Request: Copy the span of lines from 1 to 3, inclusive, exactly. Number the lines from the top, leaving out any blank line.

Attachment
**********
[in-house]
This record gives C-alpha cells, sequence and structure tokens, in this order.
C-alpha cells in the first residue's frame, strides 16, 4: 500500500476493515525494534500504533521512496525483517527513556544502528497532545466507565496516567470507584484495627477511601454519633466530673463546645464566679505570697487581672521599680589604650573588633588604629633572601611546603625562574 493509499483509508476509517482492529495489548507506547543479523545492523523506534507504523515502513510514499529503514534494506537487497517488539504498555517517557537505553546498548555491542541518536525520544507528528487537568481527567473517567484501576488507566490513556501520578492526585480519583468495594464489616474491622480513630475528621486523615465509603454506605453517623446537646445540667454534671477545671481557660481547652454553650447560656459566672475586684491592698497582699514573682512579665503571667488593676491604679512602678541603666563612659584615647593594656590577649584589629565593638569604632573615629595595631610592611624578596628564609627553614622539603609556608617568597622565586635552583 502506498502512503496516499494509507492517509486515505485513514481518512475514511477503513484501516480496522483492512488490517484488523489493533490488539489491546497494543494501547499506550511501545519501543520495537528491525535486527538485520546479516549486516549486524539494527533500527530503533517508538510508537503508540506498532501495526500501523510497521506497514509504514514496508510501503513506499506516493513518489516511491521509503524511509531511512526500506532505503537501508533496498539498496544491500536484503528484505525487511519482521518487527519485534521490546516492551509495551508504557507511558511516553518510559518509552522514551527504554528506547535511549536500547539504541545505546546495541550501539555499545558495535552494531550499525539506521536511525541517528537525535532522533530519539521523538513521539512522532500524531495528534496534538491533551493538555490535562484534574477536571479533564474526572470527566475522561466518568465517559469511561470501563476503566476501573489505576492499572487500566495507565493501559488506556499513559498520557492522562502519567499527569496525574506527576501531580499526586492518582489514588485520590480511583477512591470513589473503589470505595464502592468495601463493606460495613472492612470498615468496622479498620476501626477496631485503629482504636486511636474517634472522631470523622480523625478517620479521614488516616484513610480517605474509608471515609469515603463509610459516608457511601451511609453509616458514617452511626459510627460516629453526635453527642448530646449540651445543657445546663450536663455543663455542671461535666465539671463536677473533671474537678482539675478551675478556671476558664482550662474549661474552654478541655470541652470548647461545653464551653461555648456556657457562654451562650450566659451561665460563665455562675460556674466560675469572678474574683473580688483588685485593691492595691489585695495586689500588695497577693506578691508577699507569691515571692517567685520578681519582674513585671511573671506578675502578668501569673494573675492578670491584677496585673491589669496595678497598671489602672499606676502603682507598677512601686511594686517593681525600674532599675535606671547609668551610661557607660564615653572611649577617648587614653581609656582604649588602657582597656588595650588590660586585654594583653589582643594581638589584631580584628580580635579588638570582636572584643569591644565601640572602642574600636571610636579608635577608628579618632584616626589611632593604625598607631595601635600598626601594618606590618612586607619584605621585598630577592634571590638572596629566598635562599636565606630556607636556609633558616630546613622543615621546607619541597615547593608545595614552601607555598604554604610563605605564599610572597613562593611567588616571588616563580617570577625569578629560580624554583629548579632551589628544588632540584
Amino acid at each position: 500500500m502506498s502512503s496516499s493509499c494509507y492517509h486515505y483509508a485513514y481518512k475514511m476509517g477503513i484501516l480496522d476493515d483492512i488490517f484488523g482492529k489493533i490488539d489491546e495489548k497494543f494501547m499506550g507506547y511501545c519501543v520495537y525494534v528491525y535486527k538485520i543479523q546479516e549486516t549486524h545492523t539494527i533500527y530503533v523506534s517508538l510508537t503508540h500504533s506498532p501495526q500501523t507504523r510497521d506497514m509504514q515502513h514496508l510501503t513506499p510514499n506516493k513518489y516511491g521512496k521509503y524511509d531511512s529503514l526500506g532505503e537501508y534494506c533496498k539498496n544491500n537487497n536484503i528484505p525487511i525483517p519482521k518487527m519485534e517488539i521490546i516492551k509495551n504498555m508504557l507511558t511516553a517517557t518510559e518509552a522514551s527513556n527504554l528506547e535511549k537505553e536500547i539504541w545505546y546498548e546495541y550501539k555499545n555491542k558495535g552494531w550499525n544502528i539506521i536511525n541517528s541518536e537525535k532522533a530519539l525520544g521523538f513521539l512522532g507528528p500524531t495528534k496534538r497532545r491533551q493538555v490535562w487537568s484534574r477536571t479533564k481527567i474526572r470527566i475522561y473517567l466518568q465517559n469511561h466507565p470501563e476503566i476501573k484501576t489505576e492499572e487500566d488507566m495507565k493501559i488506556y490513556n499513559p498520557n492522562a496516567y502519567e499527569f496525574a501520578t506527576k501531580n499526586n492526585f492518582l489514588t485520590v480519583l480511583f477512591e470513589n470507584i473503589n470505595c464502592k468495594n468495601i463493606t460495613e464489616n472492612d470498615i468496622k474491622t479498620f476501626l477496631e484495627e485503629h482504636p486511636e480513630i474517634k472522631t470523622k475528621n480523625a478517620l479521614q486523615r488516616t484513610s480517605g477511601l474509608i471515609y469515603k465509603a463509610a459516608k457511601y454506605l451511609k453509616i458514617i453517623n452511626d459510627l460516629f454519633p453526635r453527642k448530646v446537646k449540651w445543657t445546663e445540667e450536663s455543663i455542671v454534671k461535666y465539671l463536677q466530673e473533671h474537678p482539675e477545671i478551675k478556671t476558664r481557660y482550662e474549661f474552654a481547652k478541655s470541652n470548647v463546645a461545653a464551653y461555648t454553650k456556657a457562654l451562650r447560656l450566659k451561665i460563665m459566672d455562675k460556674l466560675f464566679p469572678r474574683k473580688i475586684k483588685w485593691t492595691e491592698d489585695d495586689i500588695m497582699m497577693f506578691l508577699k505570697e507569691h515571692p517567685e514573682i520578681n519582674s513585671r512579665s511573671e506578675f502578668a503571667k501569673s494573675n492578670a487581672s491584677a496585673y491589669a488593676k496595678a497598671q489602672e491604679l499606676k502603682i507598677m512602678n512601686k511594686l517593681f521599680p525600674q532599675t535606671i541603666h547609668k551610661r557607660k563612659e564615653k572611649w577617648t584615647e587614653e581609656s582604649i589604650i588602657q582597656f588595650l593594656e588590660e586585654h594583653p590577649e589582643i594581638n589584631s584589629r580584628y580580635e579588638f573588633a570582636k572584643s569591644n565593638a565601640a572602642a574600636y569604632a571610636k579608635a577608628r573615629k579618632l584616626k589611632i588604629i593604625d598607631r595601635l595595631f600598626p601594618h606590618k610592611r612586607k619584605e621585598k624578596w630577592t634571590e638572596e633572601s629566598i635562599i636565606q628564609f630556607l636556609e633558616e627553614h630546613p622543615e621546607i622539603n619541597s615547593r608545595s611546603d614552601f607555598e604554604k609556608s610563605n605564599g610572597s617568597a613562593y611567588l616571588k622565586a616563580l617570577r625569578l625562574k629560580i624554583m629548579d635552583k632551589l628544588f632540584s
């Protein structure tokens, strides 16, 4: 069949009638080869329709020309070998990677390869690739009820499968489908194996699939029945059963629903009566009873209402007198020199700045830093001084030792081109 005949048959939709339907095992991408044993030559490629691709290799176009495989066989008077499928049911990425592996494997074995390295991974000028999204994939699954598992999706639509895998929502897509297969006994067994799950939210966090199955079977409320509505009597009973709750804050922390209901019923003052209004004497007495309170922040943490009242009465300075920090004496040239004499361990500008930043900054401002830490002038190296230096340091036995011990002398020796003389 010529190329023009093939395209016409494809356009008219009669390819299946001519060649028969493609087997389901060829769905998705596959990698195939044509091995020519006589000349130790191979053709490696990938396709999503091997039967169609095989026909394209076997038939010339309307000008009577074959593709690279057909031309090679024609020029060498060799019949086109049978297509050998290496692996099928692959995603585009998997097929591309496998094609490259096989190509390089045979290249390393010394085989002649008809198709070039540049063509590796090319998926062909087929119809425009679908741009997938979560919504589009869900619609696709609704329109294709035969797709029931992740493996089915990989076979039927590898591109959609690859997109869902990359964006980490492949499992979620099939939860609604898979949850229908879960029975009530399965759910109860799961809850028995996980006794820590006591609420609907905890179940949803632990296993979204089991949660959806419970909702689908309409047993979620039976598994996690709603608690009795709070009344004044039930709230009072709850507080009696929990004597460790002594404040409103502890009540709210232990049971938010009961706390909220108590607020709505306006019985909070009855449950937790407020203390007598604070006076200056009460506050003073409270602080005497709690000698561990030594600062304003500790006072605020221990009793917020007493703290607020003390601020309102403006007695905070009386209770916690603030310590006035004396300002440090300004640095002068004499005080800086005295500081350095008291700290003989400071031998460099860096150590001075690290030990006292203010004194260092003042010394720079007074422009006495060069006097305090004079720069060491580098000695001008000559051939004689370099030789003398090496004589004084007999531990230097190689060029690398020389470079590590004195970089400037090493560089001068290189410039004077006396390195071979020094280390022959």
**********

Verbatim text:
[in-house]
This record gives C-alpha cells, sequence and structure tokens, in this order.
C-alpha cells in the first residue's frame, strides 16, 4: 500500500476493515525494534500504533521512496525483517527513556544502528497532545466507565496516567470507584484495627477511601454519633466530673463546645464566679505570697487581672521599680589604650573588633588604629633572601611546603625562574 493509499483509508476509517482492529495489548507506547543479523545492523523506534507504523515502513510514499529503514534494506537487497517488539504498555517517557537505553546498548555491542541518536525520544507528528487537568481527567473517567484501576488507566490513556501520578492526585480519583468495594464489616474491622480513630475528621486523615465509603454506605453517623446537646445540667454534671477545671481557660481547652454553650447560656459566672475586684491592698497582699514573682512579665503571667488593676491604679512602678541603666563612659584615647593594656590577649584589629565593638569604632573615629595595631610592611624578596628564609627553614622539603609556608617568597622565586635552583 502506498502512503496516499494509507492517509486515505485513514481518512475514511477503513484501516480496522483492512488490517484488523489493533490488539489491546497494543494501547499506550511501545519501543520495537528491525535486527538485520546479516549486516549486524539494527533500527530503533517508538510508537503508540506498532501495526500501523510497521506497514509504514514496508510501503513506499506516493513518489516511491521509503524511509531511512526500506532505503537501508533496498539498496544491500536484503528484505525487511519482521518487527519485534521490546516492551509495551508504557507511558511516553518510559518509552522514551527504554528506547535511549536500547539504541545505546546495541550501539555499545558495535552494531550499525539506521536511525541517528537525535532522533530519539521523538513521539512522532500524531495528534496534538491533551493538555490535562484534574477536571479533564474526572470527566475522561466518568465517559469511561470501563476503566476501573489505576492499572487500566495507565493501559488506556499513559498520557492522562502519567499527569496525574506527576501531580499526586492518582489514588485520590480511583477512591470513589473503589470505595464502592468495601463493606460495613472492612470498615468496622479498620476501626477496631485503629482504636486511636474517634472522631470523622480523625478517620479521614488516616484513610480517605474509608471515609469515603463509610459516608457511601451511609453509616458514617452511626459510627460516629453526635453527642448530646449540651445543657445546663450536663455543663455542671461535666465539671463536677473533671474537678482539675478551675478556671476558664482550662474549661474552654478541655470541652470548647461545653464551653461555648456556657457562654451562650450566659451561665460563665455562675460556674466560675469572678474574683473580688483588685485593691492595691489585695495586689500588695497577693506578691508577699507569691515571692517567685520578681519582674513585671511573671506578675502578668501569673494573675492578670491584677496585673491589669496595678497598671489602672499606676502603682507598677512601686511594686517593681525600674532599675535606671547609668551610661557607660564615653572611649577617648587614653581609656582604649588602657582597656588595650588590660586585654594583653589582643594581638589584631580584628580580635579588638570582636572584643569591644565601640572602642574600636571610636579608635577608628579618632584616626589611632593604625598607631595601635600598626601594618606590618612586607619584605621585598630577592634571590638572596629566598635562599636565606630556607636556609633558616630546613622543615621546607619541597615547593608545595614552601607555598604554604610563605605564599610572597613562593611567588616571588616563580617570577625569578629560580624554583629548579632551589628544588632540584